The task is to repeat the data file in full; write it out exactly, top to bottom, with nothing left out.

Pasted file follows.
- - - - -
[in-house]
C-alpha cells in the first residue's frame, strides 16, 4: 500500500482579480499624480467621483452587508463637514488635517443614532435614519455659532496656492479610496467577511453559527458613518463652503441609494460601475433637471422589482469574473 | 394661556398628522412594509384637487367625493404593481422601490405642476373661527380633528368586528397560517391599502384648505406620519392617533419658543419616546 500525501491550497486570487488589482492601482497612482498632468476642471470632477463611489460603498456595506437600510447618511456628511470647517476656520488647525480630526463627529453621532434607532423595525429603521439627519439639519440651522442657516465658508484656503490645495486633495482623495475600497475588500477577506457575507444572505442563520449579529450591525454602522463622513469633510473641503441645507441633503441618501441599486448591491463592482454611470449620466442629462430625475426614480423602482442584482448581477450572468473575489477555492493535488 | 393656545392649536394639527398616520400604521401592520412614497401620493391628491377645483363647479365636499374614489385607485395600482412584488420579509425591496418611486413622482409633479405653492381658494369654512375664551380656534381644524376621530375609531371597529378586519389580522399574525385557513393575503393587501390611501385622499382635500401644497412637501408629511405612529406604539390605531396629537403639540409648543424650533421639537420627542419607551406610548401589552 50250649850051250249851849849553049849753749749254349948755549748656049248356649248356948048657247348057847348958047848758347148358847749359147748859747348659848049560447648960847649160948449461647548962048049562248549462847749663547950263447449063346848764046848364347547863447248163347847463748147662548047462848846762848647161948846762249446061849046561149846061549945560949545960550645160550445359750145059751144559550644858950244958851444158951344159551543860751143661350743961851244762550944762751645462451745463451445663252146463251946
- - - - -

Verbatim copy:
[in-house]
C-alpha cells in the first residue's frame, strides 16, 4: 500500500482579480499624480467621483452587508463637514488635517443614532435614519455659532496656492479610496467577511453559527458613518463652503441609494460601475433637471422589482469574473 | 394661556398628522412594509384637487367625493404593481422601490405642476373661527380633528368586528397560517391599502384648505406620519392617533419658543419616546 500525501491550497486570487488589482492601482497612482498632468476642471470632477463611489460603498456595506437600510447618511456628511470647517476656520488647525480630526463627529453621532434607532423595525429603521439627519439639519440651522442657516465658508484656503490645495486633495482623495475600497475588500477577506457575507444572505442563520449579529450591525454602522463622513469633510473641503441645507441633503441618501441599486448591491463592482454611470449620466442629462430625475426614480423602482442584482448581477450572468473575489477555492493535488 | 393656545392649536394639527398616520400604521401592520412614497401620493391628491377645483363647479365636499374614489385607485395600482412584488420579509425591496418611486413622482409633479405653492381658494369654512375664551380656534381644524376621530375609531371597529378586519389580522399574525385557513393575503393587501390611501385622499382635500401644497412637501408629511405612529406604539390605531396629537403639540409648543424650533421639537420627542419607551406610548401589552 50250649850051250249851849849553049849753749749254349948755549748656049248356649248356948048657247348057847348958047848758347148358847749359147748859747348659848049560447648960847649160948449461647548962048049562248549462847749663547950263447449063346848764046848364347547863447248163347847463748147662548047462848846762848647161948846762249446061849046561149846061549945560949545960550645160550445359750145059751144559550644858950244958851444158951344159551543860751143661350743961851244762550944762751645462451745463451445663252146463251946